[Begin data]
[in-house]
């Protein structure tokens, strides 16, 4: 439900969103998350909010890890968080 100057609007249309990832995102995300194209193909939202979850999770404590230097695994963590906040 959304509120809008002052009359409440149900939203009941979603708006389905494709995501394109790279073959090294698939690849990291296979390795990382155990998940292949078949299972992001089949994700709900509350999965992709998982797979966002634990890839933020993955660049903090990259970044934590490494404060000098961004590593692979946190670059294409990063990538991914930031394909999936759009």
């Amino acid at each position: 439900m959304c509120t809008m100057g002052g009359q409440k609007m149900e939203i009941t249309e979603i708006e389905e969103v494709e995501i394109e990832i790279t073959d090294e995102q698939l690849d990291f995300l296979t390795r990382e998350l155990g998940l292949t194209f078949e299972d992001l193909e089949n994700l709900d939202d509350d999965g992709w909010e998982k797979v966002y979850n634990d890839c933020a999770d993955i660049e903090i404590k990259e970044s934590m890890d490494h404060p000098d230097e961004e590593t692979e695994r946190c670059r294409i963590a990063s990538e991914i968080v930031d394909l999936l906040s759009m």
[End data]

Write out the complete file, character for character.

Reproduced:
[in-house]
């Protein structure tokens, strides 16, 4: 439900969103998350909010890890968080 100057609007249309990832995102995300194209193909939202979850999770404590230097695994963590906040 959304509120809008002052009359409440149900939203009941979603708006389905494709995501394109790279073959090294698939690849990291296979390795990382155990998940292949078949299972992001089949994700709900509350999965992709998982797979966002634990890839933020993955660049903090990259970044934590490494404060000098961004590593692979946190670059294409990063990538991914930031394909999936759009």
């Amino acid at each position: 439900m959304c509120t809008m100057g002052g009359q409440k609007m149900e939203i009941t249309e979603i708006e389905e969103v494709e995501i394109e990832i790279t073959d090294e995102q698939l690849d990291f995300l296979t390795r990382e998350l155990g998940l292949t194209f078949e299972d992001l193909e089949n994700l709900d939202d509350d999965g992709w909010e998982k797979v966002y979850n634990d890839c933020a999770d993955i660049e903090i404590k990259e970044s934590m890890d490494h404060p000098d230097e961004e590593t692979e695994r946190c670059r294409i963590a990063s990538e991914i968080v930031d394909l999936l906040s759009m």